This tells me something about our current climate. As the frequency and depth of IT audits are increasing due to the ever changing regulatory environment, tensions are running a little high. IT groups know they are under the gun. With every new regulation comes more work and an eventual audit. This can be quite a pressure cooker to operate in on a daily basis.

I place responsibility squarely on IT management to change this culture. My company's name is Integrity. In essence it's about doing the right thing even when nobody's looking. IT managers need to change the culture in their organizations. Not that anyone is doing a bad job but sometimes we let things slide when nobody's looking over our shoulder. Log analysis or documentation get put aside when you've got network outages or development bugs to fix. Then when an audit is announced the tension runs high because everyone knows there are some things that were shelved and never picked back up.

IT management needs to do a better job of making sure their teams are provided ample opportunity to do the job correctly and completely. They should even go so far as to require it. Make it a part of performance reviews if needed. When management takes the details seriously, so will their teams.

My guess is that once we start to sweat the details in IT, audits won't be so stressful. And when audits are so stressful, we might actually begin to appreciate what they tell us about our organizations.

Here we go again. Another record setting case involving identity theft. Fox News is reporting that Albert Gonzalez is responsible for the theft of 130 million credit and debit card numbers. Funny thing is…Gonzalez is already due to stand trial later in 2009 AND 2010 for two other data thefts. Maybe you heard about one of them…TJ Maxx?

Obviously details are just emerging but some intel suggests the accused and his co-conspirators were able to breach the systems using SQL injection attacks. If that's the case I think the organizations that fell victim should be held liable for criminal negligence. Here's my argument for why.

SQL injection is the technique hackers use to insert SQL statements, queries and commands into web-based systems in order to view or extract data which normally wouldn't be visible to the end user. This stems from input which is not validated.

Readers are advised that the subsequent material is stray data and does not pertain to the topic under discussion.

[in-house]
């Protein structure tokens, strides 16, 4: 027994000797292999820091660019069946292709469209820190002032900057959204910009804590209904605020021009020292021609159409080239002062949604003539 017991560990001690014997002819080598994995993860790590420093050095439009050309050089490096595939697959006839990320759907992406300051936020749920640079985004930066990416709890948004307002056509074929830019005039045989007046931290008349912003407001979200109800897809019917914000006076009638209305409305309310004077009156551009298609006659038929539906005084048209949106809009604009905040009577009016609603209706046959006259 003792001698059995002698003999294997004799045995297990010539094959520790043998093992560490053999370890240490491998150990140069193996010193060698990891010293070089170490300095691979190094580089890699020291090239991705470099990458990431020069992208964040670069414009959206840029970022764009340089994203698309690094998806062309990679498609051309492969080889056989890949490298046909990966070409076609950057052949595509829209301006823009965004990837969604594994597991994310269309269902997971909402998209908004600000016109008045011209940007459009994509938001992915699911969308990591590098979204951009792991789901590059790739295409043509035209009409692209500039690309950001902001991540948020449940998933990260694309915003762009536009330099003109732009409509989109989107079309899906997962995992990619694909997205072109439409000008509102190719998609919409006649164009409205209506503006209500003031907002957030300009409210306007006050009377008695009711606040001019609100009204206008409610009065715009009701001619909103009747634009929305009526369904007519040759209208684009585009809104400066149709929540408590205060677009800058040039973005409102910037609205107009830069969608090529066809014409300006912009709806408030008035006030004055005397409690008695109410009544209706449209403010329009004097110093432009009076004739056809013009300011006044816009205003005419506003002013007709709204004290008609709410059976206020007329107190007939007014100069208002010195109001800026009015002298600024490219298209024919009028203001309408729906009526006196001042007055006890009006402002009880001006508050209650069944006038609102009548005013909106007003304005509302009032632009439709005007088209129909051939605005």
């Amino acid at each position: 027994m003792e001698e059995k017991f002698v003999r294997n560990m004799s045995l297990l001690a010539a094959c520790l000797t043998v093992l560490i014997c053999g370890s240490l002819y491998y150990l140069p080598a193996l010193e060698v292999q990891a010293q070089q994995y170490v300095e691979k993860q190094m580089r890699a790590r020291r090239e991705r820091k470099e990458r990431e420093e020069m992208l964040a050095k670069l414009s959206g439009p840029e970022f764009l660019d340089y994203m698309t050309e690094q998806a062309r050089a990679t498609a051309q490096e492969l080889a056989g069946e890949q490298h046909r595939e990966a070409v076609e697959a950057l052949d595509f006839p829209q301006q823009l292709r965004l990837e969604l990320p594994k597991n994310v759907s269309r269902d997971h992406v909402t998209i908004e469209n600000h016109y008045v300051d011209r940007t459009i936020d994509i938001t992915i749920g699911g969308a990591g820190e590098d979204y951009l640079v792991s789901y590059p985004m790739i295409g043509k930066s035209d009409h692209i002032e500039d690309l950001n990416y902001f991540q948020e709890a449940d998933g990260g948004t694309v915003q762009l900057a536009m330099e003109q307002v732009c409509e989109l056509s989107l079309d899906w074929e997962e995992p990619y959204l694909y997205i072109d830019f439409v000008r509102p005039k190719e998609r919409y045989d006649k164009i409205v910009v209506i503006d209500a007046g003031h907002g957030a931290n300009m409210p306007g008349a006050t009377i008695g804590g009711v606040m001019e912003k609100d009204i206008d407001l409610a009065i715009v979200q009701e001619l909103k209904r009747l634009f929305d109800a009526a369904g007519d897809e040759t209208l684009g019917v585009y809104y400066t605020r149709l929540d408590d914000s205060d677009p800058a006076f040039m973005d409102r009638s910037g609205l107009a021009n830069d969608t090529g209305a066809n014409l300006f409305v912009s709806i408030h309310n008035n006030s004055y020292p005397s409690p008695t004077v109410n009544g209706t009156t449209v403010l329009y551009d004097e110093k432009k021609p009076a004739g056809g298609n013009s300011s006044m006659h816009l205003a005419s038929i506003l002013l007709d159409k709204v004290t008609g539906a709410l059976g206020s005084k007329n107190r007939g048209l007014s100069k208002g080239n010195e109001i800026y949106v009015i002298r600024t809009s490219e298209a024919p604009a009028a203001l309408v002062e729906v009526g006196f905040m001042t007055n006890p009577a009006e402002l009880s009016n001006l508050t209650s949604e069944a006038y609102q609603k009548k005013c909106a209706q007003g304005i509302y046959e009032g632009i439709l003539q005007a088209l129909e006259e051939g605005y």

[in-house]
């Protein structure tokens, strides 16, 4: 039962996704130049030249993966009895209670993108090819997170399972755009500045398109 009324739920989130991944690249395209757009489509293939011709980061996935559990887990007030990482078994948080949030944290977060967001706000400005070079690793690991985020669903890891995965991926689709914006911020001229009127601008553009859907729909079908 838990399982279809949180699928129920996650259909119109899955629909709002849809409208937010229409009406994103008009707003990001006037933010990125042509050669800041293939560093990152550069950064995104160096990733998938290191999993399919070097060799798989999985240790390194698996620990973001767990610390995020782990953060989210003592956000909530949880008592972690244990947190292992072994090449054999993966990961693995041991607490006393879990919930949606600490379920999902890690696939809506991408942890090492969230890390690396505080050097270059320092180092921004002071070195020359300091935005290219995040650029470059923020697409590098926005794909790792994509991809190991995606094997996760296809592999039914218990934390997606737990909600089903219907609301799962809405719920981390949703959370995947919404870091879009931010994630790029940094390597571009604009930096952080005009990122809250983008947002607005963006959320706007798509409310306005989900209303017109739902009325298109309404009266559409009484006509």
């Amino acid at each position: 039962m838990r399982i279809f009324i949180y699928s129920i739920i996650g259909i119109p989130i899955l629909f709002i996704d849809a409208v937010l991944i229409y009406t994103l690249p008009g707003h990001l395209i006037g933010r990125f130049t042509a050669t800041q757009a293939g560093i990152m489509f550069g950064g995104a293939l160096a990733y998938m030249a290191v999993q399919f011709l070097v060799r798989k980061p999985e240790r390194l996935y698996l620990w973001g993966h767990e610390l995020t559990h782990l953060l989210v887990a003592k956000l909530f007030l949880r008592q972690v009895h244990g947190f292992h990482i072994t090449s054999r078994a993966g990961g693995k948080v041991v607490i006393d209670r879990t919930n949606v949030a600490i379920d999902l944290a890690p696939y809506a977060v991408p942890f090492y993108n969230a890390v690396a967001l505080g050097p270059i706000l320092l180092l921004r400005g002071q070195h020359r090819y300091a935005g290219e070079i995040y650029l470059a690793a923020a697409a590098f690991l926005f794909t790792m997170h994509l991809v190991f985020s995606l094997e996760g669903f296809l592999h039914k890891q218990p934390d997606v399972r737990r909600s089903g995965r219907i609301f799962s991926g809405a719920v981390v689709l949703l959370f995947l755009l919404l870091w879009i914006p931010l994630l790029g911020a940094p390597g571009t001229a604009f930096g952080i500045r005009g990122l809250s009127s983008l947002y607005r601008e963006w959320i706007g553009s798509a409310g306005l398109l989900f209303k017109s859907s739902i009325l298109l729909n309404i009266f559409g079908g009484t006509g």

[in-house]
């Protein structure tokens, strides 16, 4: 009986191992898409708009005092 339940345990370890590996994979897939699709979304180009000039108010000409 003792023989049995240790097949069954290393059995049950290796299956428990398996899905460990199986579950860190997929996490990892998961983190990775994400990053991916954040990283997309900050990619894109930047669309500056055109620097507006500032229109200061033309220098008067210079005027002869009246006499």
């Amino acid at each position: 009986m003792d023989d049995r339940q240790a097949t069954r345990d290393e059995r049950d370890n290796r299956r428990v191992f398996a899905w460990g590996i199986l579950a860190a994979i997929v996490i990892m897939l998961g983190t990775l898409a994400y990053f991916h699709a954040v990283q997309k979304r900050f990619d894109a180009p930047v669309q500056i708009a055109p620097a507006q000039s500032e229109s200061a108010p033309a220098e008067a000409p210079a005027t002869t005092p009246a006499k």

When you enter a term into a search field to find products by name for example, the application takes your input and creates a SQL query which it send to the database. In a normal query, your search term is passed to the database as just that, a search term. Malicious users however will put in valid SQL statements into those search boxes that are then passed to the database. It could be a command such as "Send back the table of credit card numbers". The database sees this as a valid command and sends back the full table of credit card numbers. If this input isn't checked by the application, the "search term" will be sent over to the database and it will be processed for what it is. A database execution statement, not a search term.

The sad part is that this type of malicious activity is completely avoidable. There are tools which will check each one of your input variable to ensure they cannot be manipulated in this fashion. Oh…and these tools are automated. Sure they cost money (some of them) but the risk to the confidentiality, integrity and availability of a database system open to public intrusion is just too great to ignore. This is why I say find those responsible and charge them with criminal negligence.

Now…before you go hog wild on me, I know there are some legal issues to work through here. My point is, until the system owners have some real skin in the game this will continue.

So…give me your thoughts on this. Should system owners (business owners) and administrators (IT departments) have some sort of criminal penalty applied when proper risk mitigation techniques are not followed?